Development workers have high hopes that the internet could introduce a wealth of information to the developing world. They’re not entirely wrong. The internet provides a volume of information at a cost that was, until recently, unthinkable. But access does not guarantee effective use, and if there are two platitudes in development work that stay unquestionably true they’re that material resources are never enough, and there are no simple solutions.
Don’t get me wrong. I am deeply invested in increasing access to knowledge and information. In one of my first trips to El Salvador, an English teacher showed me the only book he had to use in preparation for the many classes he teaches. It was a second-hand book and out of date. In contrast, I’ve been able to consult over 30 books in my preparation to teach a single class in World Literature. The knowledge gap is unjust and deeply troubling, and I want to see it changed. I’m even getting a degree in Information and Library Science, a field that has a purpose of making information easily accessible.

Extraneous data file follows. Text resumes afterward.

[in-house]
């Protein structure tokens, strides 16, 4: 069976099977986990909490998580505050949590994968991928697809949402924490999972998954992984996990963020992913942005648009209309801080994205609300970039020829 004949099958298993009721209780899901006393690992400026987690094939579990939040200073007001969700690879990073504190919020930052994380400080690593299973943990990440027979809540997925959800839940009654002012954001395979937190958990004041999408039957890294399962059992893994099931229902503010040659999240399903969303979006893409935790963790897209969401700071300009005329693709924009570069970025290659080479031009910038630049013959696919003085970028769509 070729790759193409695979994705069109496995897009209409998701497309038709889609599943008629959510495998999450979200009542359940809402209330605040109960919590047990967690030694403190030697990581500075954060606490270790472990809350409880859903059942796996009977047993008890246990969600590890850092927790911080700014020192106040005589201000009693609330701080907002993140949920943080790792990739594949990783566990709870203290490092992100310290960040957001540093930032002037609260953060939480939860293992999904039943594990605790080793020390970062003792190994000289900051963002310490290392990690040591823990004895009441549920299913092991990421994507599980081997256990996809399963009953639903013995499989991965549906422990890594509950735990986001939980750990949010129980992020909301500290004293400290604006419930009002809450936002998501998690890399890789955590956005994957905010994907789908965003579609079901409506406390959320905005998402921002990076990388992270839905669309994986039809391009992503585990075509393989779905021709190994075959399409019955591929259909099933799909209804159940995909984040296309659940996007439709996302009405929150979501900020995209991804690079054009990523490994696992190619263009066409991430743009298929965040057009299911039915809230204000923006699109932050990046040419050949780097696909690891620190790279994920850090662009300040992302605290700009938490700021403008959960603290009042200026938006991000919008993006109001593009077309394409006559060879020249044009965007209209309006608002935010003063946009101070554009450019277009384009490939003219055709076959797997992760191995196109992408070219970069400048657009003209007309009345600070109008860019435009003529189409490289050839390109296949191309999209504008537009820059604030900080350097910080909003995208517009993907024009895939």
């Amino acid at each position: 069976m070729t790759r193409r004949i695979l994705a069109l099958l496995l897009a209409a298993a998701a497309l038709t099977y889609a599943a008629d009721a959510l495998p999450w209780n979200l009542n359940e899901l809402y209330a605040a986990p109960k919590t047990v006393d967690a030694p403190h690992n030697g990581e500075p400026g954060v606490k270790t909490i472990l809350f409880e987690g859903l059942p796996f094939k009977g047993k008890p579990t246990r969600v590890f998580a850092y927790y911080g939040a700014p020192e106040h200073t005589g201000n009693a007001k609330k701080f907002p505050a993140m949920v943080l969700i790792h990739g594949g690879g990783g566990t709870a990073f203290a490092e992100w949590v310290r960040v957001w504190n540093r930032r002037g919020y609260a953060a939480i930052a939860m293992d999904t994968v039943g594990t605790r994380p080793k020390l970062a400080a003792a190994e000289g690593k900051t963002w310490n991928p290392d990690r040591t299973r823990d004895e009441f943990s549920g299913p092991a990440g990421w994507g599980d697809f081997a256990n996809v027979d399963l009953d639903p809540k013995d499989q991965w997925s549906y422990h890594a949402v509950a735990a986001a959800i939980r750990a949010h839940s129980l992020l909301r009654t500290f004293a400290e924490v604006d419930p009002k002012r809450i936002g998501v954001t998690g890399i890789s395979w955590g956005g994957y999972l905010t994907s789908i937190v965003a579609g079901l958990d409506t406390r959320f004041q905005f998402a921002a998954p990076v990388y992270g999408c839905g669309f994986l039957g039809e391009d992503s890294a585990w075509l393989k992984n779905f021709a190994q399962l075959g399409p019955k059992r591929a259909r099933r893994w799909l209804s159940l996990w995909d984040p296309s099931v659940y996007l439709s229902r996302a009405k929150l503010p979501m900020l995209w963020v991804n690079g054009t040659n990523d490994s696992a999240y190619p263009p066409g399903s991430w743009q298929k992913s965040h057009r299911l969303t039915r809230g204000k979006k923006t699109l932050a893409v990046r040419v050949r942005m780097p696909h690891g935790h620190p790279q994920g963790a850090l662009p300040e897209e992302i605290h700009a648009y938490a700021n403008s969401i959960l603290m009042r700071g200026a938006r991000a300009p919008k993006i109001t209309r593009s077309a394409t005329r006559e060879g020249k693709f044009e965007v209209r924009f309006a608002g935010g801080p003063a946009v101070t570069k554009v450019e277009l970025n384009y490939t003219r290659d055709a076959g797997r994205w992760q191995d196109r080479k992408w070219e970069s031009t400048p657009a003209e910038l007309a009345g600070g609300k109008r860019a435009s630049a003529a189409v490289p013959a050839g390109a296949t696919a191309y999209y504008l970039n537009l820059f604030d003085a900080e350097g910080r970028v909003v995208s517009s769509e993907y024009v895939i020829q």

But what I’ve learned is that increased access to information has to be coupled with an education that helps people effectively use that information. That’s been our approach. Recently, we have given our interns electronic tablets, and on this last trip we loaded them with more e-books and other educational resources along with explaining how to use them. But we’ve also been teaching them to think critically, and there is no tool better for this purpose than God’s Word.
I taught a few classes on the Inductive Bible Study Method to our interns, and I was amazed at how they interacted in the class. The interns’ ability to read and understand has vastly improved, and it is exactly these skills that will help them become effective users of information.
The work continues. We have interns who want to be teachers, and during our trip this past weekend, I was excited to get them some books on teaching. But I’m most excited that a fellow team member and I will be reading the books along with them, helping them deepen their understanding and critically think about the material through dialogue. The human resource will always be essential in development work. This process of critically thinking about the information we receive and how to use it responsibly will be ongoing, as education always is. There really are no simple solutions, and just having material or even informational resources is not enough to produce meaningful and lasting change.